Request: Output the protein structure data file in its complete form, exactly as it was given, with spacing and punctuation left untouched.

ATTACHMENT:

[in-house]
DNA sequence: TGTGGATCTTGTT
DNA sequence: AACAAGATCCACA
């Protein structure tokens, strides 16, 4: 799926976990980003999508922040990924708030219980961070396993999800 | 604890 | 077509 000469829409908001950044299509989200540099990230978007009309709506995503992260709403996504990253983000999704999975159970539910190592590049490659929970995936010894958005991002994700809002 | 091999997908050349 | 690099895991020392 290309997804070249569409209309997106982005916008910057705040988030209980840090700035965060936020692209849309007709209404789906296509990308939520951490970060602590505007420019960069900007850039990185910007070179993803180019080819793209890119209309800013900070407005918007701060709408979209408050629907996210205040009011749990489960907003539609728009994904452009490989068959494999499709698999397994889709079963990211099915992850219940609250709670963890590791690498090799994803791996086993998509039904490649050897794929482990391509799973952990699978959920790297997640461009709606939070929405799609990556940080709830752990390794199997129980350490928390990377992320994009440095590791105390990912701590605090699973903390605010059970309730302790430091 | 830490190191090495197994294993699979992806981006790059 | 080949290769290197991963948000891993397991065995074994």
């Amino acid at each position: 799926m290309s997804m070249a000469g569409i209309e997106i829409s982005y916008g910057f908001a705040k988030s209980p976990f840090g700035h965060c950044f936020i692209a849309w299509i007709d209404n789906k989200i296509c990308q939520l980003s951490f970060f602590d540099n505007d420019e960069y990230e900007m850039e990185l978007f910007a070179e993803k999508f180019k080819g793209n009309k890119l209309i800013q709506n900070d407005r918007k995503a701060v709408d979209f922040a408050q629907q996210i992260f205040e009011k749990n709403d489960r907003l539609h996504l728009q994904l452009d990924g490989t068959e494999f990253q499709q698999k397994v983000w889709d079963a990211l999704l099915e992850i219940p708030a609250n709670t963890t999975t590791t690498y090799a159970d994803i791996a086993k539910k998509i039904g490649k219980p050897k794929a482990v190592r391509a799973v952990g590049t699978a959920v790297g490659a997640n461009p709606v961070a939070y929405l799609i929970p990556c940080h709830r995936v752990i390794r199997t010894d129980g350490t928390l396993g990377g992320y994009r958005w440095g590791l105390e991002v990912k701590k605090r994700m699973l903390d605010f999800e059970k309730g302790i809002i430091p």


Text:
[in-house]
DNA sequence: TGTGGATCTTGTT
DNA sequence: AACAAGATCCACA
């Protein structure tokens, strides 16, 4: 799926976990980003999508922040990924708030219980961070396993999800 | 604890 | 077509 000469829409908001950044299509989200540099990230978007009309709506995503992260709403996504990253983000999704999975159970539910190592590049490659929970995936010894958005991002994700809002 | 091999997908050349 | 690099895991020392 290309997804070249569409209309997106982005916008910057705040988030209980840090700035965060936020692209849309007709209404789906296509990308939520951490970060602590505007420019960069900007850039990185910007070179993803180019080819793209890119209309800013900070407005918007701060709408979209408050629907996210205040009011749990489960907003539609728009994904452009490989068959494999499709698999397994889709079963990211099915992850219940609250709670963890590791690498090799994803791996086993998509039904490649050897794929482990391509799973952990699978959920790297997640461009709606939070929405799609990556940080709830752990390794199997129980350490928390990377992320994009440095590791105390990912701590605090699973903390605010059970309730302790430091 | 830490190191090495197994294993699979992806981006790059 | 080949290769290197991963948000891993397991065995074994």
């Amino acid at each position: 799926m290309s997804m070249a000469g569409i209309e997106i829409s982005y916008g910057f908001a705040k988030s209980p976990f840090g700035h965060c950044f936020i692209a849309w299509i007709d209404n789906k989200i296509c990308q939520l980003s951490f970060f602590d540099n505007d420019e960069y990230e900007m850039e990185l978007f910007a070179e993803k999508f180019k080819g793209n009309k890119l209309i800013q709506n900070d407005r918007k995503a701060v709408d979209f922040a408050q629907q996210i992260f205040e009011k749990n709403d489960r907003l539609h996504l728009q994904l452009d990924g490989t068959e494999f990253q499709q698999k397994v983000w889709d079963a990211l999704l099915e992850i219940p708030a609250n709670t963890t999975t590791t690498y090799a159970d994803i791996a086993k539910k998509i039904g490649k219980p050897k794929a482990v190592r391509a799973v952990g590049t699978a959920v790297g490659a997640n461009p709606v961070a939070y929405l799609i929970p990556c940080h709830r995936v752990i390794r199997t010894d129980g350490t928390l396993g990377g992320y994009r958005w440095g590791l105390e991002v990912k701590k605090r994700m699973l903390d605010f999800e059970k309730g302790i809002i430091p």